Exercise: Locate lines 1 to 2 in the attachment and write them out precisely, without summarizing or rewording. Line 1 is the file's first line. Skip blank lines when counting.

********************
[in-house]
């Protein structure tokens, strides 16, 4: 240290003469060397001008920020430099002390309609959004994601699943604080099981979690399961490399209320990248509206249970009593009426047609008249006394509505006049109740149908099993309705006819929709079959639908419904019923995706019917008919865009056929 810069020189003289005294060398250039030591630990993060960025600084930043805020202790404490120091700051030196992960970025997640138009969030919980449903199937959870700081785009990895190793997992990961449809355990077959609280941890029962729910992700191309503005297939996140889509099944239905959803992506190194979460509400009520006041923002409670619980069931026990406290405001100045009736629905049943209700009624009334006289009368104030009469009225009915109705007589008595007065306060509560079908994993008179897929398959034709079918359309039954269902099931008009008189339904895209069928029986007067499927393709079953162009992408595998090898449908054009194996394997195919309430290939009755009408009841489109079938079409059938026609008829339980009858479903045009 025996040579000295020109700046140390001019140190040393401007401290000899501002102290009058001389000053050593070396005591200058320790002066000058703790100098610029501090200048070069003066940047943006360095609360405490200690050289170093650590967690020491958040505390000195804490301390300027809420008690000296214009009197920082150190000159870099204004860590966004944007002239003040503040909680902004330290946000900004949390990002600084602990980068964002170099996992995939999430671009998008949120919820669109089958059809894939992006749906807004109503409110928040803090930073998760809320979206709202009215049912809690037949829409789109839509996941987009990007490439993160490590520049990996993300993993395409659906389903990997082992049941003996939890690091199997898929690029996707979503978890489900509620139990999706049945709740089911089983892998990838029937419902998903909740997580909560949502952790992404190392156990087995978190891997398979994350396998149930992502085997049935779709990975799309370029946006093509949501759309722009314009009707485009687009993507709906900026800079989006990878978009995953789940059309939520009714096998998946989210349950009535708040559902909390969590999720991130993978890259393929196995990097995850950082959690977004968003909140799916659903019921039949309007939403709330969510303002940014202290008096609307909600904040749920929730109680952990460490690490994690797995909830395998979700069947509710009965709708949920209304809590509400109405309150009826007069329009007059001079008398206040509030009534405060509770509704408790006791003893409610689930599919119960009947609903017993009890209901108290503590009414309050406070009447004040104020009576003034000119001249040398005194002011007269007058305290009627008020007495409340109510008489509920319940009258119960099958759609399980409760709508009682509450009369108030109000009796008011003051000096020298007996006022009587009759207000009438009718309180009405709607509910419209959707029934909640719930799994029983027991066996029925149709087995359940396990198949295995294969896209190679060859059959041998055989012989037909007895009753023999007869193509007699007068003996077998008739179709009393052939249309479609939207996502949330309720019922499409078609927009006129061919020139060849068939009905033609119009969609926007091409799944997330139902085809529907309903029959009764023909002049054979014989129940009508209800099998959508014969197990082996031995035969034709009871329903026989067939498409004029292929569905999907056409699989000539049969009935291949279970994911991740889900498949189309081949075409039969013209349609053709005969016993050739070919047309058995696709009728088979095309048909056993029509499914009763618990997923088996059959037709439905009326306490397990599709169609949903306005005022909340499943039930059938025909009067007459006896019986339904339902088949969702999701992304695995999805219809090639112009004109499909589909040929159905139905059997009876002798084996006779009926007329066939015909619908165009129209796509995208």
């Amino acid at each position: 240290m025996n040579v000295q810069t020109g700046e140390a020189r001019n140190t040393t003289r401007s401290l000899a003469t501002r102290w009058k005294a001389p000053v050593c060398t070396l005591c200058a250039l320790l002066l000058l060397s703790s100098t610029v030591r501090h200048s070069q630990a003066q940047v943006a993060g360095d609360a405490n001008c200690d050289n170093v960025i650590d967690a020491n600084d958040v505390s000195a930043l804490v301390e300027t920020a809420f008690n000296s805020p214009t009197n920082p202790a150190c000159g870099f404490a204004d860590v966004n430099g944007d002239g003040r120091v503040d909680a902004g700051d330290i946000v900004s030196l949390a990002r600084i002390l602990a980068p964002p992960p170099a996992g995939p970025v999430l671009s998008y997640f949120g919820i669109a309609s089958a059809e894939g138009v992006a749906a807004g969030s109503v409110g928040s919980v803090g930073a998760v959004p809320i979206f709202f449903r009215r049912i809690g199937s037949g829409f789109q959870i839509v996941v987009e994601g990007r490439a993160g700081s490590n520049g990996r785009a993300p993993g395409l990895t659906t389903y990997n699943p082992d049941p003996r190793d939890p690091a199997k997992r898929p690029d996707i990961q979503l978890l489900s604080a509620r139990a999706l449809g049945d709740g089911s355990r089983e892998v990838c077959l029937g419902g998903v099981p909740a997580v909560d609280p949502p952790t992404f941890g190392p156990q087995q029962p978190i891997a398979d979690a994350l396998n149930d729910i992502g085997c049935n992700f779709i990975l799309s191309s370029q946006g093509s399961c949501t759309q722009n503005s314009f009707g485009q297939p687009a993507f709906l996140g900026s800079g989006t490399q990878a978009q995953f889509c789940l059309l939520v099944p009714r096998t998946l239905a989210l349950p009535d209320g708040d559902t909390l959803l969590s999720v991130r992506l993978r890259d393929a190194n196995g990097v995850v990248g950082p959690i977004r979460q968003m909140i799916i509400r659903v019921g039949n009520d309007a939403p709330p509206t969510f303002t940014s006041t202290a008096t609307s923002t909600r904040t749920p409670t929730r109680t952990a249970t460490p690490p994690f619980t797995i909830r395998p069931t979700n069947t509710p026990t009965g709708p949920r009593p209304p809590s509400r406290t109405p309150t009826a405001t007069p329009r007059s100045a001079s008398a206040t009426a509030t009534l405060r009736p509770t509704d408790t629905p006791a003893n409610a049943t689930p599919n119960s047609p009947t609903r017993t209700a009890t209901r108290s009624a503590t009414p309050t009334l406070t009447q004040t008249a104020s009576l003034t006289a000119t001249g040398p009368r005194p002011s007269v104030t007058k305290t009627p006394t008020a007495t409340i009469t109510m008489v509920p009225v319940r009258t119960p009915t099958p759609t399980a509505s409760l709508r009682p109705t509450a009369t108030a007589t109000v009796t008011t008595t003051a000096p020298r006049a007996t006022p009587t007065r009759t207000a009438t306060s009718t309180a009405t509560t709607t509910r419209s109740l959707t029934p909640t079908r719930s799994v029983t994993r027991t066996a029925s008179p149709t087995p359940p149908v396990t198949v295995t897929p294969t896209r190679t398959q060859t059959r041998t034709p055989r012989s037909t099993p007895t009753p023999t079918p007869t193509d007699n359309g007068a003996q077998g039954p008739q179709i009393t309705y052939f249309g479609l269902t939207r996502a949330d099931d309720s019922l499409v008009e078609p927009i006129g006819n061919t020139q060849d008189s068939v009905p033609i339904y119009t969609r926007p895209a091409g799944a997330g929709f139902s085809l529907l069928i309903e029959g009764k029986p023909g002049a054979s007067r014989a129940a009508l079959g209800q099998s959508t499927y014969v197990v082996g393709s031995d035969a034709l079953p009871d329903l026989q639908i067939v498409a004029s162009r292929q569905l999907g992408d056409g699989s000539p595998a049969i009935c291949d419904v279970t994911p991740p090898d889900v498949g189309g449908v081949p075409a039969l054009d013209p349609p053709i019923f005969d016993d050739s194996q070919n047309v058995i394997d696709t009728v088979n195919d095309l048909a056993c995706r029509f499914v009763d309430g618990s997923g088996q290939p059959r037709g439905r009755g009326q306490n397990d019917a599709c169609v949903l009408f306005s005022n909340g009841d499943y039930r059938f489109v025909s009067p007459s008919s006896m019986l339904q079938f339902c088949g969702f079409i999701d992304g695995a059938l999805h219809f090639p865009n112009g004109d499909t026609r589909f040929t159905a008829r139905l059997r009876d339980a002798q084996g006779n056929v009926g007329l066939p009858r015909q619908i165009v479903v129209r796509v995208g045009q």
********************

[in-house]
């Protein structure tokens, strides 16, 4: 240290003469060397001008920020430099002390309609959004994601699943604080099981979690399961490399209320990248509206249970009593009426047609008249006394509505006049109740149908099993309705006819929709079959639908419904019923995706019917008919865009056929 810069020189003289005294060398250039030591630990993060960025600084930043805020202790404490120091700051030196992960970025997640138009969030919980449903199937959870700081785009990895190793997992990961449809355990077959609280941890029962729910992700191309503005297939996140889509099944239905959803992506190194979460509400009520006041923002409670619980069931026990406290405001100045009736629905049943209700009624009334006289009368104030009469009225009915109705007589008595007065306060509560079908994993008179897929398959034709079918359309039954269902099931008009008189339904895209069928029986007067499927393709079953162009992408595998090898449908054009194996394997195919309430290939009755009408009841489109079938079409059938026609008829339980009858479903045009 025996040579000295020109700046140390001019140190040393401007401290000899501002102290009058001389000053050593070396005591200058320790002066000058703790100098610029501090200048070069003066940047943006360095609360405490200690050289170093650590967690020491958040505390000195804490301390300027809420008690000296214009009197920082150190000159870099204004860590966004944007002239003040503040909680902004330290946000900004949390990002600084602990980068964002170099996992995939999430671009998008949120919820669109089958059809894939992006749906807004109503409110928040803090930073998760809320979206709202009215049912809690037949829409789109839509996941987009990007490439993160490590520049990996993300993993395409659906389903990997082992049941003996939890690091199997898929690029996707979503978890489900509620139990999706049945709740089911089983892998990838029937419902998903909740997580909560949502952790992404190392156990087995978190891997398979994350396998149930992502085997049935779709990975799309370029946006093509949501759309722009314009009707485009687009993507709906900026800079989006990878978009995953789940059309939520009714096998998946989210349950009535708040559902909390969590999720991130993978890259393929196995990097995850950082959690977004968003909140799916659903019921039949309007939403709330969510303002940014202290008096609307909600904040749920929730109680952990460490690490994690797995909830395998979700069947509710009965709708949920209304809590509400109405309150009826007069329009007059001079008398206040509030009534405060509770509704408790006791003893409610689930599919119960009947609903017993009890209901108290503590009414309050406070009447004040104020009576003034000119001249040398005194002011007269007058305290009627008020007495409340109510008489509920319940009258119960099958759609399980409760709508009682509450009369108030109000009796008011003051000096020298007996006022009587009759207000009438009718309180009405709607509910419209959707029934909640719930799994029983027991066996029925149709087995359940396990198949295995294969896209190679060859059959041998055989012989037909007895009753023999007869193509007699007068003996077998008739179709009393052939249309479609939207996502949330309720019922499409078609927009006129061919020139060849068939009905033609119009969609926007091409799944997330139902085809529907309903029959009764023909002049054979014989129940009508209800099998959508014969197990082996031995035969034709009871329903026989067939498409004029292929569905999907056409699989000539049969009935291949279970994911991740889900498949189309081949075409039969013209349609053709005969016993050739070919047309058995696709009728088979095309048909056993029509499914009763618990997923088996059959037709439905009326306490397990599709169609949903306005005022909340499943039930059938025909009067007459006896019986339904339902088949969702999701992304695995999805219809090639112009004109499909589909040929159905139905059997009876002798084996006779009926007329066939015909619908165009129209796509995208």